How to write SLOs

Student Learning Outcomes (SLOs), simply speaking, describe what students should know, be able to do, and/or value by the end of their educational program. As such, SLOs commonly are focused on 3 dimensions of learning:

  • Knowledge: fundamental cognitive content, core concepts or questions, basic principles of inquiry, a broad history, and/or varied disciplinary techniques.
  • Skills: capacity for applying basic knowledge, analyzing and synthesizing information, assessing the value of information, communicating effectively, and collaborating.
  • Attitudes & values: affective states, personal/professional/social values, and ethical principles.

Process of writing SLOs

Step 1 : Have a brainstorming conversation with all constituents of the program (faculty, students, staff, alumni, employer, etc.). List things that an ideal graduate should know, understand, be able to do, value...

Step 2 : Review, synthesize and prioritize the list of things identified in Step 1. Decide on a manageable list of SLOs that are most important to the program at the present time. Keep in mind that SLOs can be changed and updated over time.

Step 3 : Compare the list of SLOs in Step 2 with the mission and learning goals at the university and college level, and if applicable, the requirements of the disciplinary accreditation agencies. Adjust the SLOs to ensure multi-level alignment.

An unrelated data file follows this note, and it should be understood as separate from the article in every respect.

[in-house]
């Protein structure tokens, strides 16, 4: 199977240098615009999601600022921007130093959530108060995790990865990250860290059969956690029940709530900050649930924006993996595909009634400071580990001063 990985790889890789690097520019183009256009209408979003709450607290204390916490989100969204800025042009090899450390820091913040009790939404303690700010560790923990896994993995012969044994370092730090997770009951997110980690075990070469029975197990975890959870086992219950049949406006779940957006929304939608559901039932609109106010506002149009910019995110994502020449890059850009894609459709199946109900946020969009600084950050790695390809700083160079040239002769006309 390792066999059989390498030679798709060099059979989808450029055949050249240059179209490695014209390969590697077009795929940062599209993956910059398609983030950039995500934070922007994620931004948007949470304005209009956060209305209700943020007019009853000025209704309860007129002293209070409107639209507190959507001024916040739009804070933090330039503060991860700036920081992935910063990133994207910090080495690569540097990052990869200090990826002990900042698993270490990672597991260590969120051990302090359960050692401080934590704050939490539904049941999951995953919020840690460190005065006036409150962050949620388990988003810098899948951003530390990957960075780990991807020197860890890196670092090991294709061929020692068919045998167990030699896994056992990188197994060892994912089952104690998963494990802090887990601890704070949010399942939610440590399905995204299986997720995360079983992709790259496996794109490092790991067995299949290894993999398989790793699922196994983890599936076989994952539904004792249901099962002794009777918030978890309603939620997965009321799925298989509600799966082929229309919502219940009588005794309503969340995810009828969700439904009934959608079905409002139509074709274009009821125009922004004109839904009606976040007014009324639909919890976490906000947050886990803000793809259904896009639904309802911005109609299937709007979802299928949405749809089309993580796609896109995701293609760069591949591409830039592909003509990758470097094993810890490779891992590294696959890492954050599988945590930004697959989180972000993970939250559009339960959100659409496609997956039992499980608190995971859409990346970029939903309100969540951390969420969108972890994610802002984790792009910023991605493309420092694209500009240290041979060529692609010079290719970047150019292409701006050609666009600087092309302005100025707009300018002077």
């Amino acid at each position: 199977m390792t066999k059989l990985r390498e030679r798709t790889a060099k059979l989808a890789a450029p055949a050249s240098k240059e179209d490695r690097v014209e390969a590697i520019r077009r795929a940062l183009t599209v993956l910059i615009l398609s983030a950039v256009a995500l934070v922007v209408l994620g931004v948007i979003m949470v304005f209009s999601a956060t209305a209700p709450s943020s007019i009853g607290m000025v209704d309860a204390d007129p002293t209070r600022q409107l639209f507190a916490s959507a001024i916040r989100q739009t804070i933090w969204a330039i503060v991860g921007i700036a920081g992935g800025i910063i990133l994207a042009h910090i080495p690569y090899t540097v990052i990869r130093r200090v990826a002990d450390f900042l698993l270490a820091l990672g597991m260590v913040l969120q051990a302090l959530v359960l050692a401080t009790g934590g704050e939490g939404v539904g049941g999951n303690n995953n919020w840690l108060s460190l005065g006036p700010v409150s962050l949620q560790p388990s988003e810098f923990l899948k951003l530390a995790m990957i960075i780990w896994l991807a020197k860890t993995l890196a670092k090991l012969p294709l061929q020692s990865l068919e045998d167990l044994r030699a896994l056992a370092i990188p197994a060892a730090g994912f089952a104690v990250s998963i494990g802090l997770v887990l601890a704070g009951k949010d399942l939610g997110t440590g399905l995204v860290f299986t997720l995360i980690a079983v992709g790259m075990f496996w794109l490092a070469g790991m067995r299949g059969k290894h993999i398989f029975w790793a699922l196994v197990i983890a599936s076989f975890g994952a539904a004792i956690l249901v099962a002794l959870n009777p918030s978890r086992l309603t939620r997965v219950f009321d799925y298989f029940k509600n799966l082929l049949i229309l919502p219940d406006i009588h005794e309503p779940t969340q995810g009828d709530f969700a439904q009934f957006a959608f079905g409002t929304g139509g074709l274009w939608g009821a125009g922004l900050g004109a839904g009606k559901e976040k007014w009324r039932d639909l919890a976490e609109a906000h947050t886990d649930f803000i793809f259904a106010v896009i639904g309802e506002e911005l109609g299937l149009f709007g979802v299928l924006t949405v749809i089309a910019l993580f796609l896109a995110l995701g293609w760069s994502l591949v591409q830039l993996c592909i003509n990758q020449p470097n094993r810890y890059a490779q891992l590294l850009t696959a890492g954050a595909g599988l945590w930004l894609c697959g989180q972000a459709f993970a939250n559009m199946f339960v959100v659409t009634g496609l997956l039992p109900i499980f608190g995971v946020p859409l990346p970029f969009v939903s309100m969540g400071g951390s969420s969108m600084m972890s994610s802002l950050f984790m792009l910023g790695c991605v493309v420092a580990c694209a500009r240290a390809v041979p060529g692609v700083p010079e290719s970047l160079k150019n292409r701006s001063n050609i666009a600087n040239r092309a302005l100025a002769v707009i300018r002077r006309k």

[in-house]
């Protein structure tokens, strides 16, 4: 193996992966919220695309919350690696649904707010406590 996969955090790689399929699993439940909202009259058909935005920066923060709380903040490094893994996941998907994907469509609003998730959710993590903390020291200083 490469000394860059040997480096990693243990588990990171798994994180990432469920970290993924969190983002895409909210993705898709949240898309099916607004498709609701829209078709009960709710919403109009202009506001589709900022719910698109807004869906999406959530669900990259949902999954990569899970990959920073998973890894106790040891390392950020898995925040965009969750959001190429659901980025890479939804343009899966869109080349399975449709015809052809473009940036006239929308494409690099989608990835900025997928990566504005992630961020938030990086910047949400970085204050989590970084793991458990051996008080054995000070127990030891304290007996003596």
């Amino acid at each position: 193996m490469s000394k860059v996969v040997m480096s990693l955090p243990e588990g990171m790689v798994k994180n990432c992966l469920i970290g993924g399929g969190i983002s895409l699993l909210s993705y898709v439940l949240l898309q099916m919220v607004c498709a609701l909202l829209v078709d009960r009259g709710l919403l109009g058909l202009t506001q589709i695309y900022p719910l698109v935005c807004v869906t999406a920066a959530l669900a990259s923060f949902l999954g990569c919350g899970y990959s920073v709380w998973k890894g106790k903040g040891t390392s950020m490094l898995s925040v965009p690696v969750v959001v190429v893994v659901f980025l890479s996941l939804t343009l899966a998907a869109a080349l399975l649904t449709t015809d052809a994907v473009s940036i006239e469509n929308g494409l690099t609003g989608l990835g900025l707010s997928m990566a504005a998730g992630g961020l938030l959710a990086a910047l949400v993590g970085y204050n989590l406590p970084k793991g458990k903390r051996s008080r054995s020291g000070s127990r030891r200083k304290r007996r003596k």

Step 4 : Map the list of SLOs in Step 3 against the curriculum (Curriculum MappingOpens in new window ) to ensure that the SLOs are adequately addressed in the curriculum, and the objectives of all components of the curriculum/program are reflected in the SLOs. Make adjustments to create a final draft of SLOs.

Step 5 : Communicate the final SLOs and how they are reflected in each course to all faculty. Encourage faculty to align course learning outcomes and assessment structure with the program SLOs.

Step 6 : Collect and review assessment data on the SLOs with all constituents of the program. Revise the SLOs as appropriate.


Characteristics of sound SLOs

  • Aligned with university mission and learning goals
  • Specific, clear and concise
  • Demonstrable and measurable
  • Discrete (i.e. no “double-barrel” statements)
  • Realistic and manageable
  • Use active verbsPDF File Opens in new window
  • Focus on students (what students will gain), NOT instructors (what instructors will teach)